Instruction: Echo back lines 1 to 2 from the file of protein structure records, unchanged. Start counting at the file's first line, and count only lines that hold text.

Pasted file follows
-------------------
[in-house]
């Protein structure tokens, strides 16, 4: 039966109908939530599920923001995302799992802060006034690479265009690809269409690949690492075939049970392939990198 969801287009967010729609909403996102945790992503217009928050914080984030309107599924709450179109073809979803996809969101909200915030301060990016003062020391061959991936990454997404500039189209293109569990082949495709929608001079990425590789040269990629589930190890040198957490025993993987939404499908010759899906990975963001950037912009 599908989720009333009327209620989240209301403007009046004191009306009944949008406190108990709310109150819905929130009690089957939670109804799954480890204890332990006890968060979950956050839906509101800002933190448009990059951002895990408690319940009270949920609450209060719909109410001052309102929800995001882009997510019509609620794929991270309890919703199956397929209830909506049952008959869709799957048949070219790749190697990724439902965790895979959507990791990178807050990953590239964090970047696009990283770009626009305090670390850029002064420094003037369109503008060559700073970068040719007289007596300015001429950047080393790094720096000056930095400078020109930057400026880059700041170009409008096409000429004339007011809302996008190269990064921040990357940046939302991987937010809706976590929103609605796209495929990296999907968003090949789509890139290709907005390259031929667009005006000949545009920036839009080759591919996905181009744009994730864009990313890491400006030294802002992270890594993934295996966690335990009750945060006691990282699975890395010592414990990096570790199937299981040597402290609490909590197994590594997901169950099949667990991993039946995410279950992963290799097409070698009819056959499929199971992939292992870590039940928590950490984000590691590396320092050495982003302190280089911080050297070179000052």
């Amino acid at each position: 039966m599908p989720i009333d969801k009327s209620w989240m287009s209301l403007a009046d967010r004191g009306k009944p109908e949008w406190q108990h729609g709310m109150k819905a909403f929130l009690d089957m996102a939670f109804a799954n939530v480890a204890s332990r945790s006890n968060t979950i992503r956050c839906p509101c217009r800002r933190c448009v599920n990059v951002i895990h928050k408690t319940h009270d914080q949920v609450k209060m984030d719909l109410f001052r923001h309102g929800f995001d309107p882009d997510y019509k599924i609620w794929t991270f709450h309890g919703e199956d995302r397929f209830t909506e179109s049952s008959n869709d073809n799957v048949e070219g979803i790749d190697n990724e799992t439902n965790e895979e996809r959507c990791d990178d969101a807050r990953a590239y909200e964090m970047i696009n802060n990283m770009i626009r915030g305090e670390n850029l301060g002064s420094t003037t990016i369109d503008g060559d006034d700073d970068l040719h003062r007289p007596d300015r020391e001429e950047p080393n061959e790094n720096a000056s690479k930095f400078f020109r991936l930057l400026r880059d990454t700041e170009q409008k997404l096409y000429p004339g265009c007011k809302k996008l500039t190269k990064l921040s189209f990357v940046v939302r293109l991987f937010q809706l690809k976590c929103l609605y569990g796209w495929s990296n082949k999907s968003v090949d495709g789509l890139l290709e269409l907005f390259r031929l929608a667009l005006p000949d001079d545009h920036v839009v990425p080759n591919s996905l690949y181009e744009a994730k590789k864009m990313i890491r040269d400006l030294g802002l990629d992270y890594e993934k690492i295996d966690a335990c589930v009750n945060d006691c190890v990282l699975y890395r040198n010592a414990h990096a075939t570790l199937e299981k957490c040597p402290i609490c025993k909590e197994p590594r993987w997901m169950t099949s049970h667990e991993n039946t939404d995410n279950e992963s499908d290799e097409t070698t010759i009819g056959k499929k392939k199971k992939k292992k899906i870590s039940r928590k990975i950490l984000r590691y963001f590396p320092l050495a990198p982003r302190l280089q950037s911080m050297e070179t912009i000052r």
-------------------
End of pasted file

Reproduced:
[in-house]
């Protein structure tokens, strides 16, 4: 039966109908939530599920923001995302799992802060006034690479265009690809269409690949690492075939049970392939990198 969801287009967010729609909403996102945790992503217009928050914080984030309107599924709450179109073809979803996809969101909200915030301060990016003062020391061959991936990454997404500039189209293109569990082949495709929608001079990425590789040269990629589930190890040198957490025993993987939404499908010759899906990975963001950037912009 599908989720009333009327209620989240209301403007009046004191009306009944949008406190108990709310109150819905929130009690089957939670109804799954480890204890332990006890968060979950956050839906509101800002933190448009990059951002895990408690319940009270949920609450209060719909109410001052309102929800995001882009997510019509609620794929991270309890919703199956397929209830909506049952008959869709799957048949070219790749190697990724439902965790895979959507990791990178807050990953590239964090970047696009990283770009626009305090670390850029002064420094003037369109503008060559700073970068040719007289007596300015001429950047080393790094720096000056930095400078020109930057400026880059700041170009409008096409000429004339007011809302996008190269990064921040990357940046939302991987937010809706976590929103609605796209495929990296999907968003090949789509890139290709907005390259031929667009005006000949545009920036839009080759591919996905181009744009994730864009990313890491400006030294802002992270890594993934295996966690335990009750945060006691990282699975890395010592414990990096570790199937299981040597402290609490909590197994590594997901169950099949667990991993039946995410279950992963290799097409070698009819056959499929199971992939292992870590039940928590950490984000590691590396320092050495982003302190280089911080050297070179000052």